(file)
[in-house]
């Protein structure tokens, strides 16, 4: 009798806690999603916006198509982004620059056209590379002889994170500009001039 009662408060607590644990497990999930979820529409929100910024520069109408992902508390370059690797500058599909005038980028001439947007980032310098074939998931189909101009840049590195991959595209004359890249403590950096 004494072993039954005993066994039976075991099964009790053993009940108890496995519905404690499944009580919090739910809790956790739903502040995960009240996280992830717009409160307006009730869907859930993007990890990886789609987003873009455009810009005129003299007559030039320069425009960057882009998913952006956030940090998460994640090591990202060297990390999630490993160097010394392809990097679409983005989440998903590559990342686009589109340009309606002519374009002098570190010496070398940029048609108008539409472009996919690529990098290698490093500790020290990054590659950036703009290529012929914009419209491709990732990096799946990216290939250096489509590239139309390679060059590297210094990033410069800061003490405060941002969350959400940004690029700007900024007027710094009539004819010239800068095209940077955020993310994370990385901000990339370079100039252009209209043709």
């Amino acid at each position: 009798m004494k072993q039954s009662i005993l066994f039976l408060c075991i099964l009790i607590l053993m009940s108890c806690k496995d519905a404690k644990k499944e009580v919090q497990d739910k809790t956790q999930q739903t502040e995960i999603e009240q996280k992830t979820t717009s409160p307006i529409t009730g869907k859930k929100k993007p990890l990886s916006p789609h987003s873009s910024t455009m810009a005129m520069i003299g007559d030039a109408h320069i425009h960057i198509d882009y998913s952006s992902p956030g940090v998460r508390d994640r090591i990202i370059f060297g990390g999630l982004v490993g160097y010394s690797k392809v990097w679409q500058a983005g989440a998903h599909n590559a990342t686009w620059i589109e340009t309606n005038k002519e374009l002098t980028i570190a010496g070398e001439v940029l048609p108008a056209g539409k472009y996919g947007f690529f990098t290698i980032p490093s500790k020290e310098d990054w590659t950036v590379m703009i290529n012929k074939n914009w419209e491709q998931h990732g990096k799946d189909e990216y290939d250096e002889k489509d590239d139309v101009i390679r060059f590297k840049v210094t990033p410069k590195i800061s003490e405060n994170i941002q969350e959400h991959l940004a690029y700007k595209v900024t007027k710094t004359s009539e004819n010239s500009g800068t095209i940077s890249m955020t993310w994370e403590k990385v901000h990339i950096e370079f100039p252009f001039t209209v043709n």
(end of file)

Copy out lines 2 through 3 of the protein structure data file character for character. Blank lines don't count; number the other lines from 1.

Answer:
């Protein structure tokens, strides 16, 4: 009798806690999603916006198509982004620059056209590379002889994170500009001039 009662408060607590644990497990999930979820529409929100910024520069109408992902508390370059690797500058599909005038980028001439947007980032310098074939998931189909101009840049590195991959595209004359890249403590950096 004494072993039954005993066994039976075991099964009790053993009940108890496995519905404690499944009580919090739910809790956790739903502040995960009240996280992830717009409160307006009730869907859930993007990890990886789609987003873009455009810009005129003299007559030039320069425009960057882009998913952006956030940090998460994640090591990202060297990390999630490993160097010394392809990097679409983005989440998903590559990342686009589109340009309606002519374009002098570190010496070398940029048609108008539409472009996919690529990098290698490093500790020290990054590659950036703009290529012929914009419209491709990732990096799946990216290939250096489509590239139309390679060059590297210094990033410069800061003490405060941002969350959400940004690029700007900024007027710094009539004819010239800068095209940077955020993310994370990385901000990339370079100039252009209209043709």
């Amino acid at each position: 009798m004494k072993q039954s009662i005993l066994f039976l408060c075991i099964l009790i607590l053993m009940s108890c806690k496995d519905a404690k644990k499944e009580v919090q497990d739910k809790t956790q999930q739903t502040e995960i999603e009240q996280k992830t979820t717009s409160p307006i529409t009730g869907k859930k929100k993007p990890l990886s916006p789609h987003s873009s910024t455009m810009a005129m520069i003299g007559d030039a109408h320069i425009h960057i198509d882009y998913s952006s992902p956030g940090v998460r508390d994640r090591i990202i370059f060297g990390g999630l982004v490993g160097y010394s690797k392809v990097w679409q500058a983005g989440a998903h599909n590559a990342t686009w620059i589109e340009t309606n005038k002519e374009l002098t980028i570190a010496g070398e001439v940029l048609p108008a056209g539409k472009y996919g947007f690529f990098t290698i980032p490093s500790k020290e310098d990054w590659t950036v590379m703009i290529n012929k074939n914009w419209e491709q998931h990732g990096k799946d189909e990216y290939d250096e002889k489509d590239d139309v101009i390679r060059f590297k840049v210094t990033p410069k590195i800061s003490e405060n994170i941002q969350e959400h991959l940004a690029y700007k595209v900024t007027k710094t004359s009539e004819n010239s500009g800068t095209i940077s890249m955020t993310w994370e403590k990385v901000h990339i950096e370079f100039p252009f001039t209209v043709n």